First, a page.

Ever since the housing market took a dive, foreclosure scams have been spreading like wildfire. And that's not about to change, what with some 4 million homeowners currently delinquent on their mortgages and another 1.6 million already in the foreclosure process.
What is changing, though, is the age of people being targeted in so-called rescue scams, in which you're promised help in hanging on to a property threatened with foreclosure.
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In the first six months of this year, more than 40 percent of all reported victims were 51 or older, up from 36 percent in July through December 2010 and 26 percent from October 2009 to June 2010, according to a report by the Lawyers' Committee for Civil Rights Under Law, a nonprofit advocacy group.
Since February 2010, this age group's losses have exceeded $16 million, averaging $3,358 per victim.
Typically, the losses come in the form of upfront fees paid to scammers who get in touch after learning of a foreclosure from newspapers, specialty publications or public records.
Among many other sins, they generally ignore federal rules that forbid foreclosure assistance or loan modification companies to collect fees until the lender has agreed to the relief in writing.
Here are six schemes scammers use to rip you off:
1. Lawsuit lures. In the latest variation, you receive a letter inviting you to join a class action lawsuit against your mortgage company. This bogus offer is made more believable by the widely publicized "robo-signing" scandal of last year, in which lenders were accused of hiring unqualified people to falsify foreclosure paperwork en masse.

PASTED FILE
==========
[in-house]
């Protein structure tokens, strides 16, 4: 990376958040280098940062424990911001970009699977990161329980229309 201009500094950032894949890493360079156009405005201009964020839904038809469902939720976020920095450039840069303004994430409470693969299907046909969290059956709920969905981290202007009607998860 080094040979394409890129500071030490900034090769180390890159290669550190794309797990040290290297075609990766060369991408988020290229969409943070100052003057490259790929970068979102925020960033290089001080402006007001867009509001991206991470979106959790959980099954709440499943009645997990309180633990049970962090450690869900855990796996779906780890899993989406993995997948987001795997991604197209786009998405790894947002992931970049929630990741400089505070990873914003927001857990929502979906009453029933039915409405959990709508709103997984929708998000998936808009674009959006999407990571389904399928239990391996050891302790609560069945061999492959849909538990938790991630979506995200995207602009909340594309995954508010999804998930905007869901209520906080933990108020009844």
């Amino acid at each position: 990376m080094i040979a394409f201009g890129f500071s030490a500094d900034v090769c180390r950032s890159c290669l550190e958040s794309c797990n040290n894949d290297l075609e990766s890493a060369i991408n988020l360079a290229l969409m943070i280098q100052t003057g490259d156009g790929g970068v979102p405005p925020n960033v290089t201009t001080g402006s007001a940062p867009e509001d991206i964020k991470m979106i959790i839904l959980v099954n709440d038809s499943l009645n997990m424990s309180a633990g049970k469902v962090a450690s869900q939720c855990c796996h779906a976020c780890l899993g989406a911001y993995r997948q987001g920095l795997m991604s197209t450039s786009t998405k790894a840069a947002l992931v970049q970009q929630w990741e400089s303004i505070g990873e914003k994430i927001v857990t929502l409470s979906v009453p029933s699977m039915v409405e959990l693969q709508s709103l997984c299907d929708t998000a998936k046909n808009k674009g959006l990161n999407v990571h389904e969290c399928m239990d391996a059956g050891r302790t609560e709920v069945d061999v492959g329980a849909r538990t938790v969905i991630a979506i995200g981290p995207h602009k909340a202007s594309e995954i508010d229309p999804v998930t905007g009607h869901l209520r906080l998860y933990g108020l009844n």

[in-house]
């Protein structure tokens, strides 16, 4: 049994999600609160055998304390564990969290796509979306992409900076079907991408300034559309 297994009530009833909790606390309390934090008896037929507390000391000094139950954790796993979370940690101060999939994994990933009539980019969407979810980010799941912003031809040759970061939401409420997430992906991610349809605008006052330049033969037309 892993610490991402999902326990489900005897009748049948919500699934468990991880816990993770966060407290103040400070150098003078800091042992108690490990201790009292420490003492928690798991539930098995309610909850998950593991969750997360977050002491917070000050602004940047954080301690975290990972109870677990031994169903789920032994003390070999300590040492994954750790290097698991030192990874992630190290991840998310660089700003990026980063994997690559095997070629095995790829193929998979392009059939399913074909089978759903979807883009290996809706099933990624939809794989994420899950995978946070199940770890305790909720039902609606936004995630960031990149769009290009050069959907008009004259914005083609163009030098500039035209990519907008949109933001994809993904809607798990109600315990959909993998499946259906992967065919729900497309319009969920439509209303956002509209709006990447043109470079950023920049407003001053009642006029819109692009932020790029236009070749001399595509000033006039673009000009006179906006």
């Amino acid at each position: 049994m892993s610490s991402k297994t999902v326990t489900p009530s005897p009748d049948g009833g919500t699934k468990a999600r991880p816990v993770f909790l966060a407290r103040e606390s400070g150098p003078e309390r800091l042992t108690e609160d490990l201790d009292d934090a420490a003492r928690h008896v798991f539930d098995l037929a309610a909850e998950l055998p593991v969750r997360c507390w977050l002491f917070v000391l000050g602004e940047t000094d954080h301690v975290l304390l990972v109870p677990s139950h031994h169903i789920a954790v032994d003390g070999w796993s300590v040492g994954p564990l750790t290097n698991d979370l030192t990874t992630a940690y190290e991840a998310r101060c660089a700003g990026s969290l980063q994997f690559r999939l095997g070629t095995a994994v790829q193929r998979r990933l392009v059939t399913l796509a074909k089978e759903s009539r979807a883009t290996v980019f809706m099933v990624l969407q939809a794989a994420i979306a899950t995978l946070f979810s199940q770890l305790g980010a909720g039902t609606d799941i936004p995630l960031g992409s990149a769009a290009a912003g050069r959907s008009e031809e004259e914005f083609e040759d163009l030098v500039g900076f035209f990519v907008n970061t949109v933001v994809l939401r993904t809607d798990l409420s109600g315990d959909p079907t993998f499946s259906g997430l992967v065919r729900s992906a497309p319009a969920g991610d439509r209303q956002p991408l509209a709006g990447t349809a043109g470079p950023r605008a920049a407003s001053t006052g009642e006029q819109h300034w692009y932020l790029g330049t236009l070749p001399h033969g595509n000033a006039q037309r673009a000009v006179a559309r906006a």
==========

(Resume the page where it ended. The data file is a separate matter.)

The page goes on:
In these letters, reports the FBI, you're told that you can be a plaintiff in what's known as a "mass joinder" lawsuit — but only if you pay a nonrefundable upfront fee of $2,000 to $5,000. In reality, class-action attorneys are typically are paid only after the case is over, and only if they've won.
2. Phony counseling. For an upfront fee of hundreds or thousands of dollars, self-proclaimed "experts" (they may claim to be lawyers) say they can negotiate a deal with your lender to reduce your mortgage payments or save your home.
On top of the fees, these counselors may insist that you make mortgage payments directly to them while they work out the promised deal with your lender. After several months of collecting, they disappear.
3. Phoney forensic audits. Crooks offer to review your mortgage documents to determine whether your lender complied with state and federal laws. The claim is that the resulting "audit report" will help you avoid foreclosure, speed up a loan modification or reduce or even forgive your mortgage. "Nothing could be further from the truth," says the Federal Trade Commission in a consumer alert.